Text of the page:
It tastes similar to honey, so it can be used in smoothies, on bread and in health drinks just like honey. To gain an idea of how to use this one as well as get tips for some of the other substitutes featured, check out this article.

Xylitol

Bowl of xylitol

Although it may sound like an over the counter drug, Xylitol is still a naturally occurring substance that is safe for public consumption.

What is Xylitol?

Xylitol is the natural alcohol that is contained in most plant material, like fruits and vegetables. Even so, it is generally extracted from birch wood.

Xylitol is used to make medicine but is also the sugar substitute in many products that claim to be “sugar-free”.

Xylitol contains 40% fewer calories than sugar and does not cause spikes in blood sugar or insulin levels.

Xylitol is one of the naturally occuring sugar substitutes that contains zero fructose. This equates to not having any of the harmful health effects that sugar has.

It is important to note that xylitol is highly toxic to dogs, so keep it out of possible reach from any furry friends you live with.

How to Use Xylitol as a Sugar Substitute

Xylitol is one of the easiest sugars to use as a replacement for cooking and baking recipes, since it generally is sold in a similar form to refined sugar.

It can be used in pies, cakes, cookies and has even been a proven winner for those that enjoy shakes and smoothies.

Xylitol has a very similar level of sweetness to refined sugar, so recipes won’t need to be adjusted. 

If you need other tips for how to incorporate xylitol into your diet, read through this article by xylitol.org.

Coconut Sugar

What is Coconut Sugar?

Another naturally derived sugar. Coconut sugar is unrefined, which means that it keeps all of its vitamins and minerals.

Coconut sugar is derived from the sap of the coconut palm, a sweet and sticky substance that is generally sold in a crystallized or powered form.

It has a lower glycemic index than sugar, meaning that it is better for those with diabetes.

However, it is very high in calories, equal to refined sugar, as well as high in fructose.

How to Use Coconut Sugar as a Sugar Substitute

It has a very similar level of sweetness to that of refined sugar, so it should be used carefully.

Coconut sugar is generally called for in many healthy recipes and can be used accordingly. At times, even more of it may be needed to keep taste the same. 

It may affect the overall texture of the dish.

The main benefit to using coconut sugar over refined sugar are the natural nutrients contained within. Otherwise, it is very similar to refined sugar.

Fresh Fruit

Hand cutting strawberries

This one is not as readily thought of as some of the others on the list. However, the Cleveland Clinic reminds us that fresh fruit will be one of the healthiest ways to add sugar back into your diet.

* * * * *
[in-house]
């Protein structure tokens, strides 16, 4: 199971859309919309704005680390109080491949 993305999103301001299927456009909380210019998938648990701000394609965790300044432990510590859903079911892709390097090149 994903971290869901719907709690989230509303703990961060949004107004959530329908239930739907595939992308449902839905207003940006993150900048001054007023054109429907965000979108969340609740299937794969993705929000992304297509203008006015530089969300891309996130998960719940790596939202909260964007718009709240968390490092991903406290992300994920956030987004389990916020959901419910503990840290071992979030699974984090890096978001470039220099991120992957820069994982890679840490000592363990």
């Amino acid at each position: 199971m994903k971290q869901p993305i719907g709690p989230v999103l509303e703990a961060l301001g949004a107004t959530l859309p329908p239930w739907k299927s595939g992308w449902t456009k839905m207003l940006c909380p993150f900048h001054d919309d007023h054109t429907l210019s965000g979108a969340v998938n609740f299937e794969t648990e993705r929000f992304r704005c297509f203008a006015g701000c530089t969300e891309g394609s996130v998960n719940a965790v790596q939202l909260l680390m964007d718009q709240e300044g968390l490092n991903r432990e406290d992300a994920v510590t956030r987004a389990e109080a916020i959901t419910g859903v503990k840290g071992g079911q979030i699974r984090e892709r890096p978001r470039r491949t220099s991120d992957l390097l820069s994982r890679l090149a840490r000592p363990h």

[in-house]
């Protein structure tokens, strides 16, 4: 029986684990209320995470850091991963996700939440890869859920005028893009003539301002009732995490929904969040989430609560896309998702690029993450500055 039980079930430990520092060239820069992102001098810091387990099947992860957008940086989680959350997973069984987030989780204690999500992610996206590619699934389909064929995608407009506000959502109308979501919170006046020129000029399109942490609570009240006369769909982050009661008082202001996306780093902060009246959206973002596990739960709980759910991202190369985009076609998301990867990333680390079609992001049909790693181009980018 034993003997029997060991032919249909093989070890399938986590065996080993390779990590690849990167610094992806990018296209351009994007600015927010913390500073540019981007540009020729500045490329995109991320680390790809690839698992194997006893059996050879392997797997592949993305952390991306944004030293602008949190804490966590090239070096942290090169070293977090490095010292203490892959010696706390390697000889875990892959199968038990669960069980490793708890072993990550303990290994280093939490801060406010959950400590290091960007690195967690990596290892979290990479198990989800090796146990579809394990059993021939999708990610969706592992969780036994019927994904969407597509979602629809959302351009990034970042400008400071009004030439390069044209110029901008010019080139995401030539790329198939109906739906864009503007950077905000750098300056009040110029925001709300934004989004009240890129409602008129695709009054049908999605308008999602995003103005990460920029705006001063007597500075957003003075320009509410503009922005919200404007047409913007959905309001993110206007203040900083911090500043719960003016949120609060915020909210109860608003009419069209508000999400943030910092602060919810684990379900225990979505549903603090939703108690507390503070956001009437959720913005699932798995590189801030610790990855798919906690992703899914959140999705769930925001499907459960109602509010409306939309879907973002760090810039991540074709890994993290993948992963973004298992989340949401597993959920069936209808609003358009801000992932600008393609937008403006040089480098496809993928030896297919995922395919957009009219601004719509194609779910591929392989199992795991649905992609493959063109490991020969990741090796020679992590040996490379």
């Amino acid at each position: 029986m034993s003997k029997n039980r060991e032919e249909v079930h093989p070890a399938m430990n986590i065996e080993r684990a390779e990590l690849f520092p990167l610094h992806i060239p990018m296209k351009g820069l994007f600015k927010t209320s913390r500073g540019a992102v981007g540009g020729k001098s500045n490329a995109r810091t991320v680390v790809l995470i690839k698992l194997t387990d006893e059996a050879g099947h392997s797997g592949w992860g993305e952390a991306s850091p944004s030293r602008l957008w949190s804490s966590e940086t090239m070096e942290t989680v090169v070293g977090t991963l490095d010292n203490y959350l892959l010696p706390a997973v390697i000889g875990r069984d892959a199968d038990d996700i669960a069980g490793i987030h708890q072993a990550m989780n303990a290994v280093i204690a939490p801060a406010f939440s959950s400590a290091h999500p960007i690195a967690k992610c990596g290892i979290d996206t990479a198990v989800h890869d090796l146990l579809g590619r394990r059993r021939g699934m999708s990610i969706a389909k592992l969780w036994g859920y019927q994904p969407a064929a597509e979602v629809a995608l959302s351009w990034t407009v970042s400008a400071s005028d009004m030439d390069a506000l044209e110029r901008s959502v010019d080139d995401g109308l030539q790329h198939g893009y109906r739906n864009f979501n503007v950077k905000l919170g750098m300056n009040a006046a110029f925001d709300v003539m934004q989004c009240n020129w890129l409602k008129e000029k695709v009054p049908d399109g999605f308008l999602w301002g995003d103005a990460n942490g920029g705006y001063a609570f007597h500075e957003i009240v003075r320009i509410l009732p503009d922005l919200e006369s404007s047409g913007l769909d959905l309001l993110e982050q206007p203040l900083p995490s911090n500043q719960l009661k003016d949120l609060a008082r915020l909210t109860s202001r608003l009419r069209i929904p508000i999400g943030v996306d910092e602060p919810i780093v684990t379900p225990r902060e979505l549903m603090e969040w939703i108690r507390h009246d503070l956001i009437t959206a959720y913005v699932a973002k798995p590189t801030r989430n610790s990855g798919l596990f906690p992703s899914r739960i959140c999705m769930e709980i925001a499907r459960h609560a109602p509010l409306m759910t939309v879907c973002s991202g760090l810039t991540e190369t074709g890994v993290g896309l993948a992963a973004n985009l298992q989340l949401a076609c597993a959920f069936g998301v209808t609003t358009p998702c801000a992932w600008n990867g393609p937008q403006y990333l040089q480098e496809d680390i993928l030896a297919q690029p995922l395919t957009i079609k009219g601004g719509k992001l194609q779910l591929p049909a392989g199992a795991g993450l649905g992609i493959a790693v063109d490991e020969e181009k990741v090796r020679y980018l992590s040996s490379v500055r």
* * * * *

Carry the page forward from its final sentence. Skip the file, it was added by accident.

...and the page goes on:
What is Fruit?

This one is a little bit more obvious to most of us than some of the others may have been. Fresh or frozen fruit could be any fruit, strawberries, blueberries, bananas, apples, and kiwi.

The big allure to using fruit is that it is a sweetener that doesn’t contain any empty calories.

Not only that, but it adds rich flavor profiles to the food it is being used in.

How to Use Fresh Fruit as a Sugar Substitute

Some of the big benefits of switching over to a fruit-for-sugar diet is the decrease in sugar cravings. 

Fruits are naturally occurring and contain many compounds that our bodies can use. Refined sugar contrasts this by being addictive, full of empty calories and even life-threatening.

Fruits can be used in meals and baking by substituting some or all of the amount of sugar that you would add with fruit. Since it has a much richer flavor profile, add little bits at a time to find the right balance.

Fruit can also be used alongside some of the other healthier sugar substitutes to make a well-balanced, yet still sweet, flavor profile.

Erythritol

Another intense sounding compound, erythritol is very similar to xylitol as a sugar alcohol. The main difference is that it contains markedly fewer calories.

What is Erythritol?

Erythritol isn’t as prolific as xylitol, however it does occur naturally in some foods and natural processes.

Erythritol is produced during processes such as wine, beer, and cheese fermentation.

However, it can also be synthetically derived and may be mixed into other substitutes like stevia and Truvia.

It is great for your teeth, as is xylitol, since it doesn’t feed the bacteria that play a heavy hand in tooth decay. It also increases calcium uptake, strengthening your teeth and bones.

How to Use Erythritol as a Sugar Substitute

Erythritol can be used in a very similar manner to refined sugar. It is approximately 70% as sweet as sugar, so more may need to be added in some cases.

It can be used almost exactly like sugar, with one exception. It is a soluble sugar that melts in high heat instead of caramelizing.

It isn’t a step that is given a lot of consideration, but without caramelization, baked goods won’t become chewy and dense.

Try out some great recipes by Natural Sweet Recipes that have been proven for erythritol use to get a better idea of how to use it.

Stevia

Bowl of stevia

What is Stevia?

Stevia is another plant extract that is completely free from calories. This makes it safe for diabetics. It also means it won’t contribute to obesity.

Stevia is thought to be a novel sweetener, meaning it has a high intensity. Be careful when using Stevia not to use too much.

How to Use Stevia as a Sugar Substitute

Stevia has a noticeable aftertaste that some people don’t appreciate.

This means that it may only really be useful to you when it is baked into desserts or mixed in with another substance like yogurt or oatmeal.

Stevia can be bought in liquid drops, in a plant form or in a packet where it will be crystallized.

Healthline lists out more of the sugar substitutes that are available, along with their breakdowns on more of the health benefits, or otherwise, of each.